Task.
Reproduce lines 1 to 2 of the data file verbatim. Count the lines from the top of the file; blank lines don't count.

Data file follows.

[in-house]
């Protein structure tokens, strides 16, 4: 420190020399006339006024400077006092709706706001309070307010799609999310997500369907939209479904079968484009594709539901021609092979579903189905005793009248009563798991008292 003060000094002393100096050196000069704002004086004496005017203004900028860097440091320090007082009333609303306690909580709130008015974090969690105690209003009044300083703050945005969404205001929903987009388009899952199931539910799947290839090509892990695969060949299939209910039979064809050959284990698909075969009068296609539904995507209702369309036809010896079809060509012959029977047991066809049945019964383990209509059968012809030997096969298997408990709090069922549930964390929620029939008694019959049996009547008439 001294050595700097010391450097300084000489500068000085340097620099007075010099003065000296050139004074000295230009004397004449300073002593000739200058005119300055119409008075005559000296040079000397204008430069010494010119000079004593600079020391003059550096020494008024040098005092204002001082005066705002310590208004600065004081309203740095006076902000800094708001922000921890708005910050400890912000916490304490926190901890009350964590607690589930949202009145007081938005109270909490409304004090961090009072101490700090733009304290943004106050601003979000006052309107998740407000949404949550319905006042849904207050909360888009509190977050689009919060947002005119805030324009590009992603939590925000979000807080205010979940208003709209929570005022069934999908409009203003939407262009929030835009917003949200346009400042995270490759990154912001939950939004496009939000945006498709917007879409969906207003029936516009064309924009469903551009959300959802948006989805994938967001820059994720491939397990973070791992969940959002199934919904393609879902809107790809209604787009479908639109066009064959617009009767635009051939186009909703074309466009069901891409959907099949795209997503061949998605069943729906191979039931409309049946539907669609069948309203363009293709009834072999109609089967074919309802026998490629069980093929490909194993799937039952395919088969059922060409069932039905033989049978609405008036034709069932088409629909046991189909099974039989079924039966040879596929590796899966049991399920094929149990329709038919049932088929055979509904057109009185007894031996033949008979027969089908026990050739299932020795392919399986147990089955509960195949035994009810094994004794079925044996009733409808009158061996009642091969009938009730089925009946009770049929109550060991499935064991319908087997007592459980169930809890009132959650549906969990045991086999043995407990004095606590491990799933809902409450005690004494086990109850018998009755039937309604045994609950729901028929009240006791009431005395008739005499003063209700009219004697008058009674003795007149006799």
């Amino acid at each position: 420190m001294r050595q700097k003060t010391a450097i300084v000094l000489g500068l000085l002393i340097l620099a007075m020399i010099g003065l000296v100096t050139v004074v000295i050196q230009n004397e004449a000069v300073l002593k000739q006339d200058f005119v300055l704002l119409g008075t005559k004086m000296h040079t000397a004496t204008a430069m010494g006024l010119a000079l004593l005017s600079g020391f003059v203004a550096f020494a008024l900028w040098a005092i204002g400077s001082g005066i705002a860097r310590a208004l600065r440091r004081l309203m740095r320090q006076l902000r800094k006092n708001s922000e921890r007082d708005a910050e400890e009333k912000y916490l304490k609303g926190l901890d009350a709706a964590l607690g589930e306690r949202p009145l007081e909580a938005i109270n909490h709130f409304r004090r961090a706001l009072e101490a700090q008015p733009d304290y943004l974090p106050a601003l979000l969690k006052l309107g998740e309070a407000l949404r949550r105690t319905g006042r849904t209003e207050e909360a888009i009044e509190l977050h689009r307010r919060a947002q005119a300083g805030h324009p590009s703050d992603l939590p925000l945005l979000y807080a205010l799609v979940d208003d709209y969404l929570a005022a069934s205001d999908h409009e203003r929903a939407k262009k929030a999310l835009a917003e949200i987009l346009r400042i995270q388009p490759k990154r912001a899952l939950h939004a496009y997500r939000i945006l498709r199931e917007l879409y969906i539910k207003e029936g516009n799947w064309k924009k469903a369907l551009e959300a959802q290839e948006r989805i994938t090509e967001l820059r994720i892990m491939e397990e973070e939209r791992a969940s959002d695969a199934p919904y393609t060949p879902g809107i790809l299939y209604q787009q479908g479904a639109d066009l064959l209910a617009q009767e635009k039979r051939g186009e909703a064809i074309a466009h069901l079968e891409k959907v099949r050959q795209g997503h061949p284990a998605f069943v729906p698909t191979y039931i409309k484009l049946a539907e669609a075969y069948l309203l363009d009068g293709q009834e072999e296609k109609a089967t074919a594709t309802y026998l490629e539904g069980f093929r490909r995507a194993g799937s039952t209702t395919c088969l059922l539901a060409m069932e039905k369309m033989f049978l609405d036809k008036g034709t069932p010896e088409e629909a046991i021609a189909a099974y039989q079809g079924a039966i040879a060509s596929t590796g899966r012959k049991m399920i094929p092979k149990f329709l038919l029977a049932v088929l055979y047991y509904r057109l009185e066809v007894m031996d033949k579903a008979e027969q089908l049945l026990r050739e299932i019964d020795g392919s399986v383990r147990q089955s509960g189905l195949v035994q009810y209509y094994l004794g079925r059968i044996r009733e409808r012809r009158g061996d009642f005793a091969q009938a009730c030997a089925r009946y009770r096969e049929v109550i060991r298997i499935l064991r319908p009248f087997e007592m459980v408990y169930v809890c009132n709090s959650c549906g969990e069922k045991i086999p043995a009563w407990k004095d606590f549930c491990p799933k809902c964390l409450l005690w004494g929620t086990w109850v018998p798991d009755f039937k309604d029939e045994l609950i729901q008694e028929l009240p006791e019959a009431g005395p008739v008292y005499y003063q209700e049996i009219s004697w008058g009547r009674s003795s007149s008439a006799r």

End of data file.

[in-house]
């Protein structure tokens, strides 16, 4: 420190020399006339006024400077006092709706706001309070307010799609999310997500369907939209479904079968484009594709539901021609092979579903189905005793009248009563798991008292 003060000094002393100096050196000069704002004086004496005017203004900028860097440091320090007082009333609303306690909580709130008015974090969690105690209003009044300083703050945005969404205001929903987009388009899952199931539910799947290839090509892990695969060949299939209910039979064809050959284990698909075969009068296609539904995507209702369309036809010896079809060509012959029977047991066809049945019964383990209509059968012809030997096969298997408990709090069922549930964390929620029939008694019959049996009547008439 001294050595700097010391450097300084000489500068000085340097620099007075010099003065000296050139004074000295230009004397004449300073002593000739200058005119300055119409008075005559000296040079000397204008430069010494010119000079004593600079020391003059550096020494008024040098005092204002001082005066705002310590208004600065004081309203740095006076902000800094708001922000921890708005910050400890912000916490304490926190901890009350964590607690589930949202009145007081938005109270909490409304004090961090009072101490700090733009304290943004106050601003979000006052309107998740407000949404949550319905006042849904207050909360888009509190977050689009919060947002005119805030324009590009992603939590925000979000807080205010979940208003709209929570005022069934999908409009203003939407262009929030835009917003949200346009400042995270490759990154912001939950939004496009939000945006498709917007879409969906207003029936516009064309924009469903551009959300959802948006989805994938967001820059994720491939397990973070791992969940959002199934919904393609879902809107790809209604787009479908639109066009064959617009009767635009051939186009909703074309466009069901891409959907099949795209997503061949998605069943729906191979039931409309049946539907669609069948309203363009293709009834072999109609089967074919309802026998490629069980093929490909194993799937039952395919088969059922060409069932039905033989049978609405008036034709069932088409629909046991189909099974039989079924039966040879596929590796899966049991399920094929149990329709038919049932088929055979509904057109009185007894031996033949008979027969089908026990050739299932020795392919399986147990089955509960195949035994009810094994004794079925044996009733409808009158061996009642091969009938009730089925009946009770049929109550060991499935064991319908087997007592459980169930809890009132959650549906969990045991086999043995407990004095606590491990799933809902409450005690004494086990109850018998009755039937309604045994609950729901028929009240006791009431005395008739005499003063209700009219004697008058009674003795007149006799």